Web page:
Equipment or Tools needed for Storm Chasing
I’ve had a lot of people ask me what kind of equipment I use when storm chasing. It’s really not much more than my laptop, camera, hot spot and a few assorted extras. I will outline them here.
Ham Radio Gear
The main HAM radio gear in my vehicle is the Kenwood TM-D710A Dual Band (2m/440) mobile radio. I use it for both APRS and voice communication. I have the Byonics GPS2 hooked up to my Kenwood to provide the GPS data for APRS. My antenna is a Diamond NR770H NMO mount Dual Band which provides a 3.0db gain on 2 meters and 5.5db gain on 440.
This is my most important piece of equipment. My video camera choice is a Sony CX900 camcorder which I have a Manfrotto tripod head attached. I use a filmtools windshield mount with the Manfrotto quick release to mount to my windshield and Manfrotto tripod. I store everything in Pelican cases, which is definitely worth the investment.
Stills are taken with my Canon 6D and trio of lenses. The three lenses include a Sigma 24-105mm f/4.0 DG OS HSM Art, Sigma 20mm f/1.4 Art, and a Sigma 150-600mm f/5-6.3 DG OS HSM.
My choice of tripods is Manfrotto brand. They provide stability and ease of use as well as durability. One of my tripods has a fluid video head on it. The second tripod has a pistol grip that I use for easily pointing and capturing still images. The third is a light weight carbon fiber tripod that is great for hiking and travel.
I’m using a Lenovo Thinkpad P52 high powered workstation. It’s powered by a Intel i7 hex core CPU, 16GB of RAM and 2TB of SSD drive space running Windows 10. Some of the software applications I run on this include GRLevel3 version 2 & GRLevel2 Analyst Edition version 2 (Radar Data), GPSGate (GPS Data splitter), Microsoft Maps (Navigation), Spotter Network (Position Updates), Adobe Lightroom and Adobe Photoshop (Photo editing) and Adobe Premiere (Video Editing).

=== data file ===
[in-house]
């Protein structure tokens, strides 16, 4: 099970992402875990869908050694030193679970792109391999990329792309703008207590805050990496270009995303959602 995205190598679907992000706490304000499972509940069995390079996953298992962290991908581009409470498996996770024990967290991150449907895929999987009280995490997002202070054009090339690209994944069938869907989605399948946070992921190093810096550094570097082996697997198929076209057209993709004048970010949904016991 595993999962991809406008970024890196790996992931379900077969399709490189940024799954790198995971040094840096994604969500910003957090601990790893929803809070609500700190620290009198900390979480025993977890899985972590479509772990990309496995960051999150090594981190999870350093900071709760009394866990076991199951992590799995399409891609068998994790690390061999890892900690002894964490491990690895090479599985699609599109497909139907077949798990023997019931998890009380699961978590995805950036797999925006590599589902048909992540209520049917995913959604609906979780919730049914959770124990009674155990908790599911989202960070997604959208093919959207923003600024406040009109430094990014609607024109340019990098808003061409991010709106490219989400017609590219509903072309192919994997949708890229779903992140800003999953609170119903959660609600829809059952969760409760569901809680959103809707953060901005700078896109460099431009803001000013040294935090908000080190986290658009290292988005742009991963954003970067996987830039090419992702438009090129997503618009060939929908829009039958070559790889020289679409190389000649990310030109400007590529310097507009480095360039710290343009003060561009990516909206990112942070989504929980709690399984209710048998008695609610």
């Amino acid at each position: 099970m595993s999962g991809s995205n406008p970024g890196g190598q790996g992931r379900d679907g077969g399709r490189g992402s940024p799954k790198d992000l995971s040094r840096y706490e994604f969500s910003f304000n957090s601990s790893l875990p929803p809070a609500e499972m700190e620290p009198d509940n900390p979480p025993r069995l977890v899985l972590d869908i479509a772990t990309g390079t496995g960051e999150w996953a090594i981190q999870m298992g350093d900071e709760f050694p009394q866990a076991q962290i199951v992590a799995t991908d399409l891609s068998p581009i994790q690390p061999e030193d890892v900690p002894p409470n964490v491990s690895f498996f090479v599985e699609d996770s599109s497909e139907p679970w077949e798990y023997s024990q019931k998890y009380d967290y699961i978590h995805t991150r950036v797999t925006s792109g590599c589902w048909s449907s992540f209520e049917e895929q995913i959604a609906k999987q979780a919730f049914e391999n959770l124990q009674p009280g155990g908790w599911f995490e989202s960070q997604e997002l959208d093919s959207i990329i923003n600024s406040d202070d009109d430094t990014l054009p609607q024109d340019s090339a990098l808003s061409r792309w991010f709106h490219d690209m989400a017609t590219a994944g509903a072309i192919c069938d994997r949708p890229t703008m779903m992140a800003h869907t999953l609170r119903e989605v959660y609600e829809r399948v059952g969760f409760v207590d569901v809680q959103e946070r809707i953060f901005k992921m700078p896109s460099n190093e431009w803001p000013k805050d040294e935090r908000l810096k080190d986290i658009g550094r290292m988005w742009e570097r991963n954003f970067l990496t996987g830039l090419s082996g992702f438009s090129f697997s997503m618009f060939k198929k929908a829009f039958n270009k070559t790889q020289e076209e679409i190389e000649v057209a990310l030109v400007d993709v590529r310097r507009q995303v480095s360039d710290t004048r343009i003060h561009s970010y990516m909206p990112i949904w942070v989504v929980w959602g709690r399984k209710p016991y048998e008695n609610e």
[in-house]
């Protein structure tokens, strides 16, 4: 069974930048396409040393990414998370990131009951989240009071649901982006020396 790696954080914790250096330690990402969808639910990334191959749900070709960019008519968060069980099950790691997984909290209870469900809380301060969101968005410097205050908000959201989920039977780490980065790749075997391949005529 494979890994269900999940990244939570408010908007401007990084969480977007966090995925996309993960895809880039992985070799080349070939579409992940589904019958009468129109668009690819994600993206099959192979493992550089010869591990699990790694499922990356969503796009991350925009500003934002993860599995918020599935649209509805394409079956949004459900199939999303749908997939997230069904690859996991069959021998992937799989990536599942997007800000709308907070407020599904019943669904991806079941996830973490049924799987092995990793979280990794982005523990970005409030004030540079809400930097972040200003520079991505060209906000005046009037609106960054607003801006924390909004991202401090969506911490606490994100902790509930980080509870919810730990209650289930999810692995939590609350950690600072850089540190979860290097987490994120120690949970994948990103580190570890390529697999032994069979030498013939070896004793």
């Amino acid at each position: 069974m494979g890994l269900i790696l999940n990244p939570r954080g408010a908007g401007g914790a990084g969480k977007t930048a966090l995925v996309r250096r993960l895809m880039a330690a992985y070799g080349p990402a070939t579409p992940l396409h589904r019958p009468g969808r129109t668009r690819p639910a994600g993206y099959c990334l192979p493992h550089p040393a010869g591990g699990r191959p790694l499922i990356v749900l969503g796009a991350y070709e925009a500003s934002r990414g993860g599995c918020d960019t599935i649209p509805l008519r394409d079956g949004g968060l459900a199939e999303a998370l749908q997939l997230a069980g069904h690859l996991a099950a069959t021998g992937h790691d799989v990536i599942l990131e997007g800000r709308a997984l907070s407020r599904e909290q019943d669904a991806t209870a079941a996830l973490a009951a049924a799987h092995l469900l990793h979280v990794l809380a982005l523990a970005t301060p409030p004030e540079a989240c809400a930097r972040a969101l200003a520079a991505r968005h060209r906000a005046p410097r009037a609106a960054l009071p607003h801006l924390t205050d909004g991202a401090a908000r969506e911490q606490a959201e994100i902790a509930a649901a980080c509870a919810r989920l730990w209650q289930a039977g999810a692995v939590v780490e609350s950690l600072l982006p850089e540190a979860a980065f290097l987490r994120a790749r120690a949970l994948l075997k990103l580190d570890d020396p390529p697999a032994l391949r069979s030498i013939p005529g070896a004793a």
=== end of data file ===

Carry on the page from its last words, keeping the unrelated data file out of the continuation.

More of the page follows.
For my GPS feed to GPSGate, I use the Globalsat BU-353S4 USB GPS puck. I have been using the GPSDirect driver to setup my NMEA BU-353S4 input to a Windows location sensor which feeds the web browser, Microsoft Maps and other Windows applications. I also run a hardware Windows location sensor, the GlobalSat 05-BU353-W10 GPS. More on my NMEA to Windows Sensor setup here.
I use, and highly recommend, using the RadarScope product from DTN. It provides very high resolution radar data not found on any other app. DTN actually reprocesses level 2 data before sending it out to radarscope, so it’s not truly level 3 data like other apps.
I have a special insurance policy for all of my storm chasing equipment. This is above and beyond standard Homeowners and Auto insurance. It is generally low in price (I pay a little less than $20/month) and can save an equipment accident from otherwise ruining a good chase. My policy has a $0 deductible and pays the value for which it’s insured. Call your car or home insurance agent and ask about a personal articles policy.